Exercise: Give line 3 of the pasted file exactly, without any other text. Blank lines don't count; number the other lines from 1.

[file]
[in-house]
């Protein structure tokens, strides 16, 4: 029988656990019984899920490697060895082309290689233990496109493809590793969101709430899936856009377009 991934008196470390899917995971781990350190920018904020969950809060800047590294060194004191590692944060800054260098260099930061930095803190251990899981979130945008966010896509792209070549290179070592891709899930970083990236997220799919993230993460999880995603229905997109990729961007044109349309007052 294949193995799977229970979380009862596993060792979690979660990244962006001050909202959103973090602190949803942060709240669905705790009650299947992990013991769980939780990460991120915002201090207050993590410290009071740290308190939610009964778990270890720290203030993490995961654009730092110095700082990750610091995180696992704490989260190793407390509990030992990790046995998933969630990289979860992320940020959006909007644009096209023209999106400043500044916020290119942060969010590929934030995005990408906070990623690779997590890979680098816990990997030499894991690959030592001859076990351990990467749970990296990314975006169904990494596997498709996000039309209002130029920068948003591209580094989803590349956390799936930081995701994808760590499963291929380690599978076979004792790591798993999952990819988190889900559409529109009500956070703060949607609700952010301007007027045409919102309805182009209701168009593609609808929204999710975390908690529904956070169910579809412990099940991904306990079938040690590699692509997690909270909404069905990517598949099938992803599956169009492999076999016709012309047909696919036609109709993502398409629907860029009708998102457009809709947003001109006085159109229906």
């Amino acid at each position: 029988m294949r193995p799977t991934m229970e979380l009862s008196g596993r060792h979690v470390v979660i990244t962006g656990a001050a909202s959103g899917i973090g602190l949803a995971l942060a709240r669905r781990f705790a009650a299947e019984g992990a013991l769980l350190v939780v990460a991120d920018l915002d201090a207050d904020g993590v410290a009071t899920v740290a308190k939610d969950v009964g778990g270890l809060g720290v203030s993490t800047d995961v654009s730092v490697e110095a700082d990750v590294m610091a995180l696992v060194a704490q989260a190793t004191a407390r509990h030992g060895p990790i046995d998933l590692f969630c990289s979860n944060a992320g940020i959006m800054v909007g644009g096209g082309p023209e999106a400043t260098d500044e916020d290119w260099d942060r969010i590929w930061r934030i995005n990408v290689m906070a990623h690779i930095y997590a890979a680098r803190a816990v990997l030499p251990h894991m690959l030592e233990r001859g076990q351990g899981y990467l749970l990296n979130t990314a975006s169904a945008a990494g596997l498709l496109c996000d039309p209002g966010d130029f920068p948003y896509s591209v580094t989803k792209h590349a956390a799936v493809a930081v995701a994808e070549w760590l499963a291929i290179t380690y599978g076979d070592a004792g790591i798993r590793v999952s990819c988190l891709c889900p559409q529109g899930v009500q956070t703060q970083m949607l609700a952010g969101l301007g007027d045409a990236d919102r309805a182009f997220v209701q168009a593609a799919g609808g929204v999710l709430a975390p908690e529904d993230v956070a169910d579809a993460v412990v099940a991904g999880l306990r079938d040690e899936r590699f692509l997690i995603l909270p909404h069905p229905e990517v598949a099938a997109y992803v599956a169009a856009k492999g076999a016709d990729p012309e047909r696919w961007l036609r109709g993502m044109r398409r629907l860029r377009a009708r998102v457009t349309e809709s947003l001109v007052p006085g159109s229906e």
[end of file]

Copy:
């Amino acid at each position: 029988m294949r193995p799977t991934m229970e979380l009862s008196g596993r060792h979690v470390v979660i990244t962006g656990a001050a909202s959103g899917i973090g602190l949803a995971l942060a709240r669905r781990f705790a009650a299947e019984g992990a013991l769980l350190v939780v990460a991120d920018l915002d201090a207050d904020g993590v410290a009071t899920v740290a308190k939610d969950v009964g778990g270890l809060g720290v203030s993490t800047d995961v654009s730092v490697e110095a700082d990750v590294m610091a995180l696992v060194a704490q989260a190793t004191a407390r509990h030992g060895p990790i046995d998933l590692f969630c990289s979860n944060a992320g940020i959006m800054v909007g644009g096209g082309p023209e999106a400043t260098d500044e916020d290119w260099d942060r969010i590929w930061r934030i995005n990408v290689m906070a990623h690779i930095y997590a890979a680098r803190a816990v990997l030499p251990h894991m690959l030592e233990r001859g076990q351990g899981y990467l749970l990296n979130t990314a975006s169904a945008a990494g596997l498709l496109c996000d039309p209002g966010d130029f920068p948003y896509s591209v580094t989803k792209h590349a956390a799936v493809a930081v995701a994808e070549w760590l499963a291929i290179t380690y599978g076979d070592a004792g790591i798993r590793v999952s990819c988190l891709c889900p559409q529109g899930v009500q956070t703060q970083m949607l609700a952010g969101l301007g007027d045409a990236d919102r309805a182009f997220v209701q168009a593609a799919g609808g929204v999710l709430a975390p908690e529904d993230v956070a169910d579809a993460v412990v099940a991904g999880l306990r079938d040690e899936r590699f692509l997690i995603l909270p909404h069905p229905e990517v598949a099938a997109y992803v599956a169009a856009k492999g076999a016709d990729p012309e047909r696919w961007l036609r109709g993502m044109r398409r629907l860029r377009a009708r998102v457009t349309e809709s947003l001109v007052p006085g159109s229906e």